After Jacob’s spirit revives, the Torah calls him by the name Israel, the name he earned by wrestling with God and man. As Israel, his better self, he is willing to go to a foreign land where he will be a dependent on his son. To see Joseph again, he is willing to give up being the man in charge of his clan. He is willing, at age 130, to embrace old age. He acknowledges his coming death, but he no longer wants to rush into it.

In next week’s Torah portion, Vayechi (And he lived), Jacob/Israel lives for another 17 years in Egypt. He is no longer in charge of his clan, but he is with his beloved Joseph. At the end of his life, Jacob becomes blind, but when he blesses Joseph’s two sons, he knows exactly what he is doing. Then, before he dies, he passes on his insights in the form of a different individual prophecy for each of his twelve sons, followed by twelve individual blessings. He gives instructions for his burial.

Then Jacob finished directing his sons, and he gathered his feet into the mitah, and he breathed his last, and he was gathered to his people. (Genesis 49:33)

mitah = bed of blankets. (from the same root as matteh = staff, branch, tribe)

I think Jacob achieves a good old age, perhaps better than Abraham’s. He does not sire any more children, but he does give teachings and blessings before he dies. The sentence describing his death can be read as saying that he gathered himself into his tribe, before he was gathered by death.

This month I am watching my stepfather face his approaching death, and I feel sad that he cannot enjoy more of the good life he found in his old age.

I am also reflecting on my own old age. I am only 58, but I wonder: Is it time to let go of some of my responsibilities and authority? Is it time to pull back from asserting myself in the world, and focus instead on teaching and giving blessings? Maybe if I walk into the next stage of my life now, my old age will be long and fruitful, like Abraham’s. Maybe I will even become wise in old age, like Jacob.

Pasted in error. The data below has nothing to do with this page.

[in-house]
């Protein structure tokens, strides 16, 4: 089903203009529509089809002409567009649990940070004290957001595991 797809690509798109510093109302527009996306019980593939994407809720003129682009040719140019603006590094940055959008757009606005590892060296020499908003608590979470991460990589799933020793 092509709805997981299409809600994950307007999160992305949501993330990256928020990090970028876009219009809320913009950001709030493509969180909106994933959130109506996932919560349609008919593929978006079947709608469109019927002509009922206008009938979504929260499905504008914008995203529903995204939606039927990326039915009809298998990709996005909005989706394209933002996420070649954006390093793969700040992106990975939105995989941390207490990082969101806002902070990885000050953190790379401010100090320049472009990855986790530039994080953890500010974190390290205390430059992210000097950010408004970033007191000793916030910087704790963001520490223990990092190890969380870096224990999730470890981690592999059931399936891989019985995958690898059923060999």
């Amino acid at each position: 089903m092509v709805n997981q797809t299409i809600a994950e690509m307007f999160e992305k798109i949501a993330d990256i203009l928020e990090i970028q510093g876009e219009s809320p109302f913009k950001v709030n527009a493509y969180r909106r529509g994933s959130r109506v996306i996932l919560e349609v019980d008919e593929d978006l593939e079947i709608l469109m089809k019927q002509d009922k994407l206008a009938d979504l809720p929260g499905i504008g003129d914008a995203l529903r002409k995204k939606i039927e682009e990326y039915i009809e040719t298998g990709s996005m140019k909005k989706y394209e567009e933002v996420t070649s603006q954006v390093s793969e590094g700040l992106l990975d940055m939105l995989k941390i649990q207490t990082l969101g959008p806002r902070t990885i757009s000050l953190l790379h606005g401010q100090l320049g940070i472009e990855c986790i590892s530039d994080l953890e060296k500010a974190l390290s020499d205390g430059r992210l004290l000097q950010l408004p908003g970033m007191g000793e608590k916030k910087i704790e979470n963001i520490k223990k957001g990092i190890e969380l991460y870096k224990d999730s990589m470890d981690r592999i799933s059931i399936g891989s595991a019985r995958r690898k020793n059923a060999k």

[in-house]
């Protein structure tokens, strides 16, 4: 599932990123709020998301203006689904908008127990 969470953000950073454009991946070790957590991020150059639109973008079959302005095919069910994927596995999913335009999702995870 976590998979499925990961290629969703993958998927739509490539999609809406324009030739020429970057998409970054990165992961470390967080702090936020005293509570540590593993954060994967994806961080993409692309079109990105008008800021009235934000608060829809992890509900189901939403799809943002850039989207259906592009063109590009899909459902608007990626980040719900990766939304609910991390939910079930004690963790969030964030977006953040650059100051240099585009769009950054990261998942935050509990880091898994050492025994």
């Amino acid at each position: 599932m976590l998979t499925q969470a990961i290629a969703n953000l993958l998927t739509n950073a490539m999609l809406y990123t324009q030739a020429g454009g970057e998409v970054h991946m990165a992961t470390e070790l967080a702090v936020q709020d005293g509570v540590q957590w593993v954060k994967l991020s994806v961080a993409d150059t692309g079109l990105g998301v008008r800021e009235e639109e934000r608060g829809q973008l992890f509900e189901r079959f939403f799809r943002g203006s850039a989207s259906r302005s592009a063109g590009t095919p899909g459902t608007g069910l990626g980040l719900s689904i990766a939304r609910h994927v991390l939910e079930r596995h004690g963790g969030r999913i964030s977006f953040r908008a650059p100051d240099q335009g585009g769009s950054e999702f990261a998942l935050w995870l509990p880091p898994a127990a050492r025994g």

It is not easy to accept old age and death. But I believe acceptance can lead to contentment.

Vayigash: Compassion

December 29, 2011 at 11:56 pm | Posted in Vayiggash | 1 Comment

(artist unknown)

Judah opens this week’s Torah portion, Vayigash (“And he stepped close”), by stepping forward and making a speech to the viceroy of Egypt.  Even at close range, he does not recognize the viceroy as his own brother Joseph, whom he sold into slavery twenty years before.

The two men face one another.  Ten men stand behind Judah: his nine brothers and co-conspirators in the sale of Joseph, and the baby of the family, Benjamin, who is now a tall young father.  The viceroy’s assistant has found a silver goblet in Benjamin’s pack, but Judah knows Benjamin is not a thief.

Behind Joseph are his Egyptian attendants, including an interpreter. Joseph has been speaking only Egyptian, hiding the fact that the language of Judah and his brothers is also his own native tongue.